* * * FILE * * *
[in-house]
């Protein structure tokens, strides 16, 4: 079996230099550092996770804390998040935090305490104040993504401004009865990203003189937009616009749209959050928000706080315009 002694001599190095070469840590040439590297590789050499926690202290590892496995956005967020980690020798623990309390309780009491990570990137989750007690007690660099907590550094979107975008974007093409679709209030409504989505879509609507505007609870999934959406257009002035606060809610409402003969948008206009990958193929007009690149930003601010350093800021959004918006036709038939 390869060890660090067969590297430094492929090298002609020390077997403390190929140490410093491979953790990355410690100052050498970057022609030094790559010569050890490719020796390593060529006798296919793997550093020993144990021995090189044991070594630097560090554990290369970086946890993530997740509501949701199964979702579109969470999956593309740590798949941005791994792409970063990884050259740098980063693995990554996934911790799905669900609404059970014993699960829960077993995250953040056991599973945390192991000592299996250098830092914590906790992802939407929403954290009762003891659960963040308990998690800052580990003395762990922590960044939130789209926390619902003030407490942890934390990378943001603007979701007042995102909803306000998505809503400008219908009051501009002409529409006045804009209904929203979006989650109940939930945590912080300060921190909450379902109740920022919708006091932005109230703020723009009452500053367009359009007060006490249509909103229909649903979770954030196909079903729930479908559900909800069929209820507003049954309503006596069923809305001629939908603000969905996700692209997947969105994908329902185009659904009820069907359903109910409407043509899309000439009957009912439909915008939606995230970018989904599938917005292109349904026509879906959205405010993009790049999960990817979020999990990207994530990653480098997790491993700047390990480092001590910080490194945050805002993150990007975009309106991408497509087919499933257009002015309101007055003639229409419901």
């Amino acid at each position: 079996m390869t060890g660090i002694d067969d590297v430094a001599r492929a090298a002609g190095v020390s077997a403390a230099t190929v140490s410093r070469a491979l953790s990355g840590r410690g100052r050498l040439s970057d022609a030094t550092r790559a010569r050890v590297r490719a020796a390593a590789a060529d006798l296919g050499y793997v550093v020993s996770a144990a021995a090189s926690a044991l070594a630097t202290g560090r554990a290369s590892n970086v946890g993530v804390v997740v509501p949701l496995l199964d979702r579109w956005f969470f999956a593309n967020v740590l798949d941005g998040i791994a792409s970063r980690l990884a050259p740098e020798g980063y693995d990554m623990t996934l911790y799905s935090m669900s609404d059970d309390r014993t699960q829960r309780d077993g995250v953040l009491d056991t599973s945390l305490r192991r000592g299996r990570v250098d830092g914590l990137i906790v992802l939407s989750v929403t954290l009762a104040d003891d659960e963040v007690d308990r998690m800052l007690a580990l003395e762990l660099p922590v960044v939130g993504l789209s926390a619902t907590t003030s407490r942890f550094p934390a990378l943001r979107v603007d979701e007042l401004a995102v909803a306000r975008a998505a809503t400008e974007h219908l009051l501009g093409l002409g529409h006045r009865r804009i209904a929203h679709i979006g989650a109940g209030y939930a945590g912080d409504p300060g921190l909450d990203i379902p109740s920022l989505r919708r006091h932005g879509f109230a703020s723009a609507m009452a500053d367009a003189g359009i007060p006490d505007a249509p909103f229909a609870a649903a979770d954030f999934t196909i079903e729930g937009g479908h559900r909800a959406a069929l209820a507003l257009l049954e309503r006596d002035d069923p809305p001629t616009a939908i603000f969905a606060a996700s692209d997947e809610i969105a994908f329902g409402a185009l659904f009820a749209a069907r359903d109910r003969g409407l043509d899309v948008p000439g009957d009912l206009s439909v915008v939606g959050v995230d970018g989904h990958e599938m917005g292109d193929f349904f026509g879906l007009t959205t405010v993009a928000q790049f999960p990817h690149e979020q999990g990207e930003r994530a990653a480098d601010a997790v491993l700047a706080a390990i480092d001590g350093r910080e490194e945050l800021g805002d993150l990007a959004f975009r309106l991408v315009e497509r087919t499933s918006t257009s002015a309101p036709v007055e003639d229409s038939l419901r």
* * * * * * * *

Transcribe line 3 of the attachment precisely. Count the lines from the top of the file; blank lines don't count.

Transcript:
């Amino acid at each position: 079996m390869t060890g660090i002694d067969d590297v430094a001599r492929a090298a002609g190095v020390s077997a403390a230099t190929v140490s410093r070469a491979l953790s990355g840590r410690g100052r050498l040439s970057d022609a030094t550092r790559a010569r050890v590297r490719a020796a390593a590789a060529d006798l296919g050499y793997v550093v020993s996770a144990a021995a090189s926690a044991l070594a630097t202290g560090r554990a290369s590892n970086v946890g993530v804390v997740v509501p949701l496995l199964d979702r579109w956005f969470f999956a593309n967020v740590l798949d941005g998040i791994a792409s970063r980690l990884a050259p740098e020798g980063y693995d990554m623990t996934l911790y799905s935090m669900s609404d059970d309390r014993t699960q829960r309780d077993g995250v953040l009491d056991t599973s945390l305490r192991r000592g299996r990570v250098d830092g914590l990137i906790v992802l939407s989750v929403t954290l009762a104040d003891d659960e963040v007690d308990r998690m800052l007690a580990l003395e762990l660099p922590v960044v939130g993504l789209s926390a619902t907590t003030s407490r942890f550094p934390a990378l943001r979107v603007d979701e007042l401004a995102v909803a306000r975008a998505a809503t400008e974007h219908l009051l501009g093409l002409g529409h006045r009865r804009i209904a929203h679709i979006g989650a109940g209030y939930a945590g912080d409504p300060g921190l909450d990203i379902p109740s920022l989505r919708r006091h932005g879509f109230a703020s723009a609507m009452a500053d367009a003189g359009i007060p006490d505007a249509p909103f229909a609870a649903a979770d954030f999934t196909i079903e729930g937009g479908h559900r909800a959406a069929l209820a507003l257009l049954e309503r006596d002035d069923p809305p001629t616009a939908i603000f969905a606060a996700s692209d997947e809610i969105a994908f329902g409402a185009l659904f009820a749209a069907r359903d109910r003969g409407l043509d899309v948008p000439g009957d009912l206009s439909v915008v939606g959050v995230d970018g989904h990958e599938m917005g292109d193929f349904f026509g879906l007009t959205t405010v993009a928000q790049f999960p990817h690149e979020q999990g990207e930003r994530a990653a480098d601010a997790v491993l700047a706080a390990i480092d001590g350093r910080e490194e945050l800021g805002d993150l990007a959004f975009r309106l991408v315009e497509r087919t499933s918006t257009s002015a309101p036709v007055e003639d229409s038939l419901r």